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WeWork is doing increasing amounts of business with SoftBank, which is also its biggest investor

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WeWork is doing increasing amounts of business with SoftBank, which is also its biggest investor

Category : entrepreneur

SoftBank, which is WeWork’s biggest backer, has also become an increasingly important customer of the commercial real-estate company.

The Japanese conglomerate accounted for 2% of WeWork’s revenue in the first 6 months of this year, according to documents the latter filed in preparation for its planned public offering. That portion was up from just 1% for all of last year and nearly 0% in 2017.

The company also counts Rhône Group, another one of its investors, as a customer. But Rhône accounted for a much smaller portion of WeWork’s revenue.

“We have entered into membership agreements and/or other agreements relating to the provision of Powered by We solutions with SoftBank entities and affiliates of the Rhône Group,” WeWork said in its IPO paperwork. “We believe that all such arrangements have been entered into in the ordinary course of business and have been conducted on an arm’s-length basis.”

WeWork’s Powered by We service involves building out and managing office space that other companies own or have leased.

SoftBank declined to comment. Representatives of WeWork did not respond to an email seeking comment. Rhône Group did not immediately respond to an email seeking comment.

WeWork is seeing more revenue from SoftBank

In the first six months of this year, SoftBank paid WeWork $28.2 million for leases and other services, according to WeWork’s IPO filing. For all of last year, the Japanese company paid WeWork $18.8 million for such services, according to the filing. In 2017 and 2016, SoftBank paid the real estate company about $200,000 and $100,000, respectively.

The ramp-up in WeWork’s SoftBank revenue followed SoftBank’s investment in the company. SoftBank took its first stake in WeWork in an August 2017 funding round, according to PitchBook. It has invested $10.65 billion in total in WeWork and is reportedly planning on buying another $750 million worth of its stock in the IPO.

Read this:Venture investors still aren’t sure what to make of SoftBank’s $100 billion Vision Fund. Depending on who you ask, they’re either rooting for it, or gleeful that it’s struggling with WeWork and Uber.

Ron Fisher, SoftBank’s vice chairman, sits on WeWork’s board of directors.

Meanwhile, Rhône Group paid WeWork $1.3 million in all of 2018 and $1.1 million in the first half of this year for leases and other services.

Rhône is a partner with WeWork in a real estate venture designed to acquire buildings that WeWork will lease out to customers. Its cofounder, Steven Langman, is a WeWork director.

WeWork has come under fire for its long list of so-called related-party transactions, which are deals involving employees, executives, investors, or other people that could create conflicts of interest. The company has hired relatives of CEO Adam Neumann, given Neuman numerous large loans, and rented space in buildings he partially owned. WeWork also reportedly struck deals with the family members of other top executives, including hiring the parents of Vice Chair Michael Goss as real-estate brokers for a lease in Miami.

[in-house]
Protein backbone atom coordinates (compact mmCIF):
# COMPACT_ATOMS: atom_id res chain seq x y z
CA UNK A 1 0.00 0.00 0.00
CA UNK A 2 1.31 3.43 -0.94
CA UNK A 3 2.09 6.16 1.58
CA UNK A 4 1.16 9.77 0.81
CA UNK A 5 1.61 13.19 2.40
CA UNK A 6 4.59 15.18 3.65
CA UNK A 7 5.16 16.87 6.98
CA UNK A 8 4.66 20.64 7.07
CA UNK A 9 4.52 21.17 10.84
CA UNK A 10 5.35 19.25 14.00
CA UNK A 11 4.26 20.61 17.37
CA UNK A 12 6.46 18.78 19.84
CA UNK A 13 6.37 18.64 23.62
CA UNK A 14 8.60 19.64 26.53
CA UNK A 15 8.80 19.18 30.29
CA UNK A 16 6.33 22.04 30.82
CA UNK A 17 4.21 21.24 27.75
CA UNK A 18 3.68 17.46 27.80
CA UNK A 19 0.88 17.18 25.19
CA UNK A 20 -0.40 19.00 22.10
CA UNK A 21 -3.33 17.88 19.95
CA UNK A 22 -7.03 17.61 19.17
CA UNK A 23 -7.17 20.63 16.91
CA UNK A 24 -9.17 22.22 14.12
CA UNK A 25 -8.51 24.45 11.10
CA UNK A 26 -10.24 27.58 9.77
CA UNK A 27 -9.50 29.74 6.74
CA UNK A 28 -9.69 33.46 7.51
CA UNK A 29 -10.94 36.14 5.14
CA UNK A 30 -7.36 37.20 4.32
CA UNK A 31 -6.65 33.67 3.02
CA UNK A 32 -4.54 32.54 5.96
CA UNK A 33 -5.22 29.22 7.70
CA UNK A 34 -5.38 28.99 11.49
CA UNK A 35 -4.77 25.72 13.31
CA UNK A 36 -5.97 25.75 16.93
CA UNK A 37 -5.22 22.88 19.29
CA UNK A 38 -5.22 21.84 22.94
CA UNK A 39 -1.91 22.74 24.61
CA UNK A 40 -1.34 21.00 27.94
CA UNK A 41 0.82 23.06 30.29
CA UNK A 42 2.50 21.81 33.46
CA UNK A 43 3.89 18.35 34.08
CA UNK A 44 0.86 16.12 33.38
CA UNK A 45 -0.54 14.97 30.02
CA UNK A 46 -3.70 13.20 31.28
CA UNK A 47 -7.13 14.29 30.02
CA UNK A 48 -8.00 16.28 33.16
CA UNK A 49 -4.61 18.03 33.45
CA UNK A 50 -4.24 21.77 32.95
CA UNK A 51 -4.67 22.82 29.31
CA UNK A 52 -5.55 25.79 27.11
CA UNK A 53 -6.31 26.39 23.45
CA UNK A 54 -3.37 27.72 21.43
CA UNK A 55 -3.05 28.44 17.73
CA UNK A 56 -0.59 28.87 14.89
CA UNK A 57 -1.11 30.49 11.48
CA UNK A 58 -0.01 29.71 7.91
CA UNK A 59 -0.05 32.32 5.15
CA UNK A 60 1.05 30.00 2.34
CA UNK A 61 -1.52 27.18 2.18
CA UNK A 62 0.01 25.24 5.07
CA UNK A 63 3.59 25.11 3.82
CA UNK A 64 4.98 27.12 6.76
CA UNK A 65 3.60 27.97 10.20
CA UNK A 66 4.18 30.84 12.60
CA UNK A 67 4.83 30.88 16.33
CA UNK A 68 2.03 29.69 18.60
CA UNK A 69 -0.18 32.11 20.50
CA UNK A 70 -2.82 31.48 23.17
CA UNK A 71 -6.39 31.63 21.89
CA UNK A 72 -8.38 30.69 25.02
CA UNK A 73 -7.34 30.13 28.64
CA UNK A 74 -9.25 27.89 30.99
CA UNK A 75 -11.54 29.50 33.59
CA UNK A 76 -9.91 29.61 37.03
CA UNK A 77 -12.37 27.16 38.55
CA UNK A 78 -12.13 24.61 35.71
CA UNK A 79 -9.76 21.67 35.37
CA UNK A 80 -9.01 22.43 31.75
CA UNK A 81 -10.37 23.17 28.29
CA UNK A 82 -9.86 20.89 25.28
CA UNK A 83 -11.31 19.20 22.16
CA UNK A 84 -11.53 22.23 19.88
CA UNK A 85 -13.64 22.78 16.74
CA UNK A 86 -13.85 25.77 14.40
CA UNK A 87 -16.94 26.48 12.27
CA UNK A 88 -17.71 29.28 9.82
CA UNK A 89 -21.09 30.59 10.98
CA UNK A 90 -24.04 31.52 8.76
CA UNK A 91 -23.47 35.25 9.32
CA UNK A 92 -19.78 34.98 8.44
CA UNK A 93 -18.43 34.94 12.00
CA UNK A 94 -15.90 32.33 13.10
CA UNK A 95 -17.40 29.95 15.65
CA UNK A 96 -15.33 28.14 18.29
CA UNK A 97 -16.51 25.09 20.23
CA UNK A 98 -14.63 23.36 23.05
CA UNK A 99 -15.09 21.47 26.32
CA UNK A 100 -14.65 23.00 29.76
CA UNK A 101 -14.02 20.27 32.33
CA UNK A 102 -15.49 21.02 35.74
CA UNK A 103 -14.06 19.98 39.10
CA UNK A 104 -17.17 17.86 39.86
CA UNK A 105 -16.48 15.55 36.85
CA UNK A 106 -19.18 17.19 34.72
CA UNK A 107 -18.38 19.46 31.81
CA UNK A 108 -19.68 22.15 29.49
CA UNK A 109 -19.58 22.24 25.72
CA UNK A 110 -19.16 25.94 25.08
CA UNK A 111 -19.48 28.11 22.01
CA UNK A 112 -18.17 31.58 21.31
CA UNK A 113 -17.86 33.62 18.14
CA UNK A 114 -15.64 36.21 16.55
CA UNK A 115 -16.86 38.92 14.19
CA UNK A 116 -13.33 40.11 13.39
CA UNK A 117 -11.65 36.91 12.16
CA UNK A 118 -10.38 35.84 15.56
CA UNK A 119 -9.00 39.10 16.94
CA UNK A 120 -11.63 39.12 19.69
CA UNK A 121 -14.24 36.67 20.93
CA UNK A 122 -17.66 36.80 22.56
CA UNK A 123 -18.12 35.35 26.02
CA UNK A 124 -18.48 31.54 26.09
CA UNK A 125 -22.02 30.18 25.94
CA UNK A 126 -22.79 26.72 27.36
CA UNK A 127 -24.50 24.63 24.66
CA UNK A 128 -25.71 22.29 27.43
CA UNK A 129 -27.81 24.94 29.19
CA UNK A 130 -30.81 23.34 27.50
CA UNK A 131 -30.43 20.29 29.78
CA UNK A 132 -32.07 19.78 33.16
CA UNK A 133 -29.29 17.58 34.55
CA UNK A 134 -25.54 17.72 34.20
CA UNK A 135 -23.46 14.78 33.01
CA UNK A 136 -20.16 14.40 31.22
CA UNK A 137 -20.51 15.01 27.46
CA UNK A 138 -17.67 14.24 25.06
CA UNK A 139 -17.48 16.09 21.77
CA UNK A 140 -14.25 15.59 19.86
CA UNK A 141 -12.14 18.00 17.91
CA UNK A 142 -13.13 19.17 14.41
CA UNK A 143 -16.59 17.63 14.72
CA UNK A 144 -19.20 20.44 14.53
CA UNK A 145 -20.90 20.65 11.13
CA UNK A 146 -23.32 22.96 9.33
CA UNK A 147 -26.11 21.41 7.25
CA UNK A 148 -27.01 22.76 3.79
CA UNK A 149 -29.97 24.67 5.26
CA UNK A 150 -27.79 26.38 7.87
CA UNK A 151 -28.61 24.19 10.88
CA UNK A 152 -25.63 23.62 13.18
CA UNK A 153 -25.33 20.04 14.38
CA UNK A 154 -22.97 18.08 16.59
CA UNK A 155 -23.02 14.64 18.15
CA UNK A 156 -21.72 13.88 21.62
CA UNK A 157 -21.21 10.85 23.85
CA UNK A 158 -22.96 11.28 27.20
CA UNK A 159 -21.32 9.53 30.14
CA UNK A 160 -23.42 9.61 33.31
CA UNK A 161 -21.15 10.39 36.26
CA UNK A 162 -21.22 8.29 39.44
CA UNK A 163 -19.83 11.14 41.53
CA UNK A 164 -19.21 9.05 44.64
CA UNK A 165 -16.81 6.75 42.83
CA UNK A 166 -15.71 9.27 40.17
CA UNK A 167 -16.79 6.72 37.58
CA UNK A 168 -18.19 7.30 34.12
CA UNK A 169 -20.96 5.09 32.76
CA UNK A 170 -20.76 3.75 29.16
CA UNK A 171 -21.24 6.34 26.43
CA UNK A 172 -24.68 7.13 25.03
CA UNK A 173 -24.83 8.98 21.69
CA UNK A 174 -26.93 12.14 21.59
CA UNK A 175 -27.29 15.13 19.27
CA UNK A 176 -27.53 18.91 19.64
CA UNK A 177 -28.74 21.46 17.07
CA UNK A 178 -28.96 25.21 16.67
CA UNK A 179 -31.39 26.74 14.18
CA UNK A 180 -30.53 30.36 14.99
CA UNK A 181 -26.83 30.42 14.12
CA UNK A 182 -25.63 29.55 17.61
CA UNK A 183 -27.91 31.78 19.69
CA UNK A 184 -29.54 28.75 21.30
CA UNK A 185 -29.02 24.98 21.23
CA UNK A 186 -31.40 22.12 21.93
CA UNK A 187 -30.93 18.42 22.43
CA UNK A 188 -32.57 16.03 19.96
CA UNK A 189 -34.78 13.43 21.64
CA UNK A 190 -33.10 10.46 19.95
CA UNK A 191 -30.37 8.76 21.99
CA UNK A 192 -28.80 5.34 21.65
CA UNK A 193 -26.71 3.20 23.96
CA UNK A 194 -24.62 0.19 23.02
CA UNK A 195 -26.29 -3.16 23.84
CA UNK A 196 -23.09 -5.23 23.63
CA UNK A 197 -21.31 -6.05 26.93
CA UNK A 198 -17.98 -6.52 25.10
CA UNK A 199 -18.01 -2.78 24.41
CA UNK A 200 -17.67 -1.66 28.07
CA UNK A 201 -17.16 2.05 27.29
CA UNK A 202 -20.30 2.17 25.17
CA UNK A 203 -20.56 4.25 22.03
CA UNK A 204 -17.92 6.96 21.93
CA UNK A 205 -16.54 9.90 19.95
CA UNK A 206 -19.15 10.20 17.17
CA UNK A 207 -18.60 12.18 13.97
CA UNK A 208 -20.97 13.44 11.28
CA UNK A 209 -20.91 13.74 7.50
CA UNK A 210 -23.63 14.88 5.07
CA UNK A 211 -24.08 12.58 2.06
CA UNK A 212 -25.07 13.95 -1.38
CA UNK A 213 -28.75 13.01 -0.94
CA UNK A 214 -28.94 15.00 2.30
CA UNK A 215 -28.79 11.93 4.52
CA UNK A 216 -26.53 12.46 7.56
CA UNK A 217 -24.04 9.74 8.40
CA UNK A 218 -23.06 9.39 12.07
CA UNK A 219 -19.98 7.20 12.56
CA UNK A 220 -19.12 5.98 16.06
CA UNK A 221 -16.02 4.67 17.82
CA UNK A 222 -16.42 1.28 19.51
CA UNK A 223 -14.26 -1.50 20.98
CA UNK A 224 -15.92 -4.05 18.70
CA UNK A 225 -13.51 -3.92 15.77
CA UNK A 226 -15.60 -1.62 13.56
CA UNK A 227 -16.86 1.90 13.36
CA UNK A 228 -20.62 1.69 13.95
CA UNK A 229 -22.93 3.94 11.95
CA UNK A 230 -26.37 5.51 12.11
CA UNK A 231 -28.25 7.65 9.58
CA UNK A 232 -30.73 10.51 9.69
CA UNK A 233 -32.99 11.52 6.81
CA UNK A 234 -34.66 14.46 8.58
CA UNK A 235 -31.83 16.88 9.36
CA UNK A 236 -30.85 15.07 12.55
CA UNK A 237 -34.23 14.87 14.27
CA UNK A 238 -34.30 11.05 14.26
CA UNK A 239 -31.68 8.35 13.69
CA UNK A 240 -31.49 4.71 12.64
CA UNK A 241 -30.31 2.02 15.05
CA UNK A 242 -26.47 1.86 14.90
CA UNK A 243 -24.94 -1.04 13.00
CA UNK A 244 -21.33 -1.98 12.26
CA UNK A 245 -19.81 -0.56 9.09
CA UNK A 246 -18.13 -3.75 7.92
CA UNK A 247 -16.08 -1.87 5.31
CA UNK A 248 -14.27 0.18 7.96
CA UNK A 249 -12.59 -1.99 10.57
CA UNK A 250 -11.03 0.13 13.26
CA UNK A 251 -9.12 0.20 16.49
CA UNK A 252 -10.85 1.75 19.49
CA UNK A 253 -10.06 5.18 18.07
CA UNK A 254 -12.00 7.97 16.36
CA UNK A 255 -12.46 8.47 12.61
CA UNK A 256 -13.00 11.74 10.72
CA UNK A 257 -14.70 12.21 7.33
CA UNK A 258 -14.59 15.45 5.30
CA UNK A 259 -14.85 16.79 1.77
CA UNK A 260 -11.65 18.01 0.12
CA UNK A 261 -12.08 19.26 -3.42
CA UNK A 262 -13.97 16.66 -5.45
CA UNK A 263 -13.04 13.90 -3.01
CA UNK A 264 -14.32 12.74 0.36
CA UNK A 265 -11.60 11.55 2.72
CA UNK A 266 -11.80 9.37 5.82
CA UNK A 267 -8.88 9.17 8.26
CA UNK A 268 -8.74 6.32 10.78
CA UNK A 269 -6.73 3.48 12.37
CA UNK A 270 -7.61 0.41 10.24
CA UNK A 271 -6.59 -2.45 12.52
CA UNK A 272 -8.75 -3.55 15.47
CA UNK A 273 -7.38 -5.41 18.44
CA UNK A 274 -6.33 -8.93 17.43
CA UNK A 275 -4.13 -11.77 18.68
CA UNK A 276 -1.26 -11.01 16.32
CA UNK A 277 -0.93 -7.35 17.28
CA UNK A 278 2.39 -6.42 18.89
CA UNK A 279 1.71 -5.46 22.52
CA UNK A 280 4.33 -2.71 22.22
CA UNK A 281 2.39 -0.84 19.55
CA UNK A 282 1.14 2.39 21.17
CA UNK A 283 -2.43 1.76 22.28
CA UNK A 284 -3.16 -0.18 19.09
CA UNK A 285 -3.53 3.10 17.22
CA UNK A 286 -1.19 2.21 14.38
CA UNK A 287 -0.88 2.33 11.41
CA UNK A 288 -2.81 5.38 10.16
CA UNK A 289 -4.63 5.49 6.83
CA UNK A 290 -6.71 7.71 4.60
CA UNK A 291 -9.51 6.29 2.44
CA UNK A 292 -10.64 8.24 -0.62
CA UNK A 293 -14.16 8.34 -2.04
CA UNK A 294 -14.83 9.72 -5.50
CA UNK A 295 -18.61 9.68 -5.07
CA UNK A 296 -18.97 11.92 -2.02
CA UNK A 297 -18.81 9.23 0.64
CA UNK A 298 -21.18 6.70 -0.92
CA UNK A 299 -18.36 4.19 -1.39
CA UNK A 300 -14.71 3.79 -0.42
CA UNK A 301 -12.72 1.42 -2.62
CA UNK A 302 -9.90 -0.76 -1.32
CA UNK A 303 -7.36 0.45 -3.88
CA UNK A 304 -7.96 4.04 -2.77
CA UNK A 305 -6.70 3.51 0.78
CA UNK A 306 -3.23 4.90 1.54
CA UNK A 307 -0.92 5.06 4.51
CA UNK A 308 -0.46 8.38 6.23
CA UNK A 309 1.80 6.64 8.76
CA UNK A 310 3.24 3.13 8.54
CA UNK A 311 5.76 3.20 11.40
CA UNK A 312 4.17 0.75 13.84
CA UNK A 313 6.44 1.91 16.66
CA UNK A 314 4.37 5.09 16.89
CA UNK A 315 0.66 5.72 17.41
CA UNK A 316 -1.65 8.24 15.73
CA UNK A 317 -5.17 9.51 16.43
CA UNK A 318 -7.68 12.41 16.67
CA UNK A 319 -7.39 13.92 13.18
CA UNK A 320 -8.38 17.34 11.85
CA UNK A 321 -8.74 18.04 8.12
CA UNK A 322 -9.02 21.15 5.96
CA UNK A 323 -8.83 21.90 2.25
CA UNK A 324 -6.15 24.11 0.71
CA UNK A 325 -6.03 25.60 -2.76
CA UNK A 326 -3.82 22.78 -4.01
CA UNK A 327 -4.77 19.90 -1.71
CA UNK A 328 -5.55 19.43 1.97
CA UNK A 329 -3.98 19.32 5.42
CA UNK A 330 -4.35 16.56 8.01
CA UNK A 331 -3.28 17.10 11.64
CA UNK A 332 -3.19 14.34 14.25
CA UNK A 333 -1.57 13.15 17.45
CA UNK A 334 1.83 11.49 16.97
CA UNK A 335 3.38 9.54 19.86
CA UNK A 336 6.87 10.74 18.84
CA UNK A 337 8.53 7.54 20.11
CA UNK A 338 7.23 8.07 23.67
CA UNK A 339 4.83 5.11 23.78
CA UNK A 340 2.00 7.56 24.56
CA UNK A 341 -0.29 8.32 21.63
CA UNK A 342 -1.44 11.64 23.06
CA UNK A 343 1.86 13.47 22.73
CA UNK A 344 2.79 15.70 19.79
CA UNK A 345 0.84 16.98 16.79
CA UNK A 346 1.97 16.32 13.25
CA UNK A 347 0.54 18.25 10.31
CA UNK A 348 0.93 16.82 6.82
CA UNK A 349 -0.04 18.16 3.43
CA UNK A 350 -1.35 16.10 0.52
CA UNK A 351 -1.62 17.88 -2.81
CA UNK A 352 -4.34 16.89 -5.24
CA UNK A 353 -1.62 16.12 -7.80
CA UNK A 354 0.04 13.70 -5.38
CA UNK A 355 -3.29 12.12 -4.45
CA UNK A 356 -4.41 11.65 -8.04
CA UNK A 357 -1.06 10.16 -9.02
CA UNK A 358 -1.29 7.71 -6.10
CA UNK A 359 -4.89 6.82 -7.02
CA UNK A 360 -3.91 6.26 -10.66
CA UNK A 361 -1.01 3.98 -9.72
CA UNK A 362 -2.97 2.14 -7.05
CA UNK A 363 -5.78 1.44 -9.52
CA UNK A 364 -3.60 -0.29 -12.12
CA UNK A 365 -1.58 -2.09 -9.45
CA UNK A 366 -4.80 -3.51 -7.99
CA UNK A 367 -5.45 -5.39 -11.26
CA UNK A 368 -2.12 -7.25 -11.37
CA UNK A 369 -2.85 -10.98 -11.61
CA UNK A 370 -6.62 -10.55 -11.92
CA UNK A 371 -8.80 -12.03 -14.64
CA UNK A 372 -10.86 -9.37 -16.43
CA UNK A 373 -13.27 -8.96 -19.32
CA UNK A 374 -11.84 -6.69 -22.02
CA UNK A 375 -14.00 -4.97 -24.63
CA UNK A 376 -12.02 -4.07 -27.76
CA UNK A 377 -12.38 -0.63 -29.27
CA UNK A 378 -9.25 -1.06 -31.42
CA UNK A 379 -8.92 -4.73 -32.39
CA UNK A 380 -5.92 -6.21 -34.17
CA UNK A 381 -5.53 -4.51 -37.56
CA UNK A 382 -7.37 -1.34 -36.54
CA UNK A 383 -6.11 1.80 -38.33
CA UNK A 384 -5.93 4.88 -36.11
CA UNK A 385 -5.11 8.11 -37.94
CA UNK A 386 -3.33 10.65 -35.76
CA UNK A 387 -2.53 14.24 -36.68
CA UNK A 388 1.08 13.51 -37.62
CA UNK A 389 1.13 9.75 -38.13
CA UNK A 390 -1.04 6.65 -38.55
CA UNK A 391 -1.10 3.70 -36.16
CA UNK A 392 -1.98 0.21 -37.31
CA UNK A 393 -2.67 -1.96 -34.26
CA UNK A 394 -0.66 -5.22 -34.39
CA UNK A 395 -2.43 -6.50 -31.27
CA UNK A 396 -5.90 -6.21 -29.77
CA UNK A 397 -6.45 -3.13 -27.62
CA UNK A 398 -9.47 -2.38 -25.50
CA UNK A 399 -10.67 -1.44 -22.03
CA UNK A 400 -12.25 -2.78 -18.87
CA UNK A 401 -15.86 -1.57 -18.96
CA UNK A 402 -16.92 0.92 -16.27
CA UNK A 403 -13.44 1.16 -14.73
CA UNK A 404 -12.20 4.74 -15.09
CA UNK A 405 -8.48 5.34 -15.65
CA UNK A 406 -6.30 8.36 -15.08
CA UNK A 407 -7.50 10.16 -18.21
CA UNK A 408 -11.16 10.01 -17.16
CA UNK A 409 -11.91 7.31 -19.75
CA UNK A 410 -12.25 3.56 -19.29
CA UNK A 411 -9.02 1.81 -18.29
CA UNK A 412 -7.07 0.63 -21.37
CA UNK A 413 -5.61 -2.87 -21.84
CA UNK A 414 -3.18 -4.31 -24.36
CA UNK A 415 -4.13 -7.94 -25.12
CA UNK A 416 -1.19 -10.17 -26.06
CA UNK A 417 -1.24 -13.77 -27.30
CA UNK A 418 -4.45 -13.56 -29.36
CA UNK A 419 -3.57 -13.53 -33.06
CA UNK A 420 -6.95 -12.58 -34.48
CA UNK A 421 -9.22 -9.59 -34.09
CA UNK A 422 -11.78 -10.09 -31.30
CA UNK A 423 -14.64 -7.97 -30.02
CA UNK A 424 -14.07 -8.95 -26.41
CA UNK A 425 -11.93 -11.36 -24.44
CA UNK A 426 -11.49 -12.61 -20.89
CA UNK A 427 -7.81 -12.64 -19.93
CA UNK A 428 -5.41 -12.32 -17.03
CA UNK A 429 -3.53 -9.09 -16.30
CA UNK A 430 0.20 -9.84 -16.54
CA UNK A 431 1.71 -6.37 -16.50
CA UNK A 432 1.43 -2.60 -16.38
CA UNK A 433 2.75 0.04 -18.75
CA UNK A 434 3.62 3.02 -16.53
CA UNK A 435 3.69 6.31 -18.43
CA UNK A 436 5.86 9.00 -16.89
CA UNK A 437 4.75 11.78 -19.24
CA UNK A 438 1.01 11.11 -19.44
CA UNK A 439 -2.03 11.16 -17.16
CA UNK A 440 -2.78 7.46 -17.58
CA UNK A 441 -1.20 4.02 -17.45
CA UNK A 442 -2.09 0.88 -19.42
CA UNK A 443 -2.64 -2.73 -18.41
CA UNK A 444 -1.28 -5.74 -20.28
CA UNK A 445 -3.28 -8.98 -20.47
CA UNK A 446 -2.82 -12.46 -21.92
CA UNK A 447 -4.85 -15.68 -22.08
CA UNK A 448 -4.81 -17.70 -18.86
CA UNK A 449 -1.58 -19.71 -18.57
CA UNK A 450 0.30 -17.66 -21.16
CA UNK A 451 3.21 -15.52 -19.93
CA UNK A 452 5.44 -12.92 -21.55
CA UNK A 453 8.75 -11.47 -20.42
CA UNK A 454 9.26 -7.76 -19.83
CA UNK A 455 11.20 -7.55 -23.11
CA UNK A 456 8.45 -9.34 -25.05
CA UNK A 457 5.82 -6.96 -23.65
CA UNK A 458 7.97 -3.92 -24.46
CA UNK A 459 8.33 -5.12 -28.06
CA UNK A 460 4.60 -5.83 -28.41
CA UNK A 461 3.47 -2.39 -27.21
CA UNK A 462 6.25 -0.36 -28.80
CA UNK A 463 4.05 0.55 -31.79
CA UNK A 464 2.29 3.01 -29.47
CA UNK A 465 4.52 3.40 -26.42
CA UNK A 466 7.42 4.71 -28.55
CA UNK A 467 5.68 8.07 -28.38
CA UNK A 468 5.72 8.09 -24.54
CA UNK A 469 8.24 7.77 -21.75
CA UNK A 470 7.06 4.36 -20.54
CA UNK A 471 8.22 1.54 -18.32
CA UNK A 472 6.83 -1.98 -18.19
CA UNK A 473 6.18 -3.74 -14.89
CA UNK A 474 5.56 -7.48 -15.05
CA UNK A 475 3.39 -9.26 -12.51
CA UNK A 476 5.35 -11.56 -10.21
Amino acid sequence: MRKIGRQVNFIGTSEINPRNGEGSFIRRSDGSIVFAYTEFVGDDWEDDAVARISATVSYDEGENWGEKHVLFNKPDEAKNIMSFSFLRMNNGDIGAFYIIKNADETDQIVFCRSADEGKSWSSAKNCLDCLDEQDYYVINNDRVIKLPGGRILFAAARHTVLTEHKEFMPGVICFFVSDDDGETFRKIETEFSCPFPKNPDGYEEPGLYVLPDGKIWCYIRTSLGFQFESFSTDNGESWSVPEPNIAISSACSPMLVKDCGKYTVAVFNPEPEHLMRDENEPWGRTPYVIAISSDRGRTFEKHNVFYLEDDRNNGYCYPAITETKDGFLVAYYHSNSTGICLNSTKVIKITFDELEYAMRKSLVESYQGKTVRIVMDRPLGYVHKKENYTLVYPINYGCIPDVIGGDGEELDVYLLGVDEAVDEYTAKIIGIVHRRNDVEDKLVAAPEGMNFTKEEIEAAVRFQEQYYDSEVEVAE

The coworking giant has struggled to line up investors for its public offering. Potential investors are reportedly worried about these related-party transactions, its valuation, business model, and potential resilience in an economic downturn.

WeWork is reportedly considering going public with a market capitalization of $10 billion. SoftBank valued the company at $47 billion in January when it made its most recent investment in WeWork.

Got a tip about SoftBank or WeWork? Contact this reporter via email at twolverton@businessinsider.com, message him on Twitter @troywolv, or send him a secure message through Signal at 415.515.5594. You can also contact Business Insider securely via SecureDrop.

  • Read more about SoftBank and WeWork:
  • WeWork and Uber are giving SoftBank a black eye, but that doesn’t mean Vision Fund II is in trouble, experts say
  • WeWork reportedly hired the parents of a high-ranking exec as real estate brokers for a Miami lease, among other potential conflicts of interest
  • WeWork says it has a $3 trillion market opportunity and has signed up only 0.2% of its potential customers. Here’s why real-estate experts say those numbers don’t add up.
  • Here’s how WeWork answered the 5 biggest questions about its business — and why analysts are still worried about its upcoming IPO
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Sammy Singh

Global VC, Founder, and entrepreneur extraordinaire as featured in Inc. Magazine, Bloomberg, and Forbes. Sammy Singh is a graduate of UCLA and Wharton School of Business as well as a former student of Loyola University of Chicago. Sammy is best known as a renowned financial technology global entrepreneur and has founded over 26 different firms across industry and all over the world. He is a venture capitalist,a TV/ Film actor, tax specialist, and marketing solutions strategist. Connect with Sammy Singh on social media below! www.linkedin.com/in/cfo www.instagram.com/champagnegqpapi www.facebook.com/officialsammysingh www.twitter.com/cxosynergy www.medium.com/@sammysingh www.crunchbase.com/sammysingh

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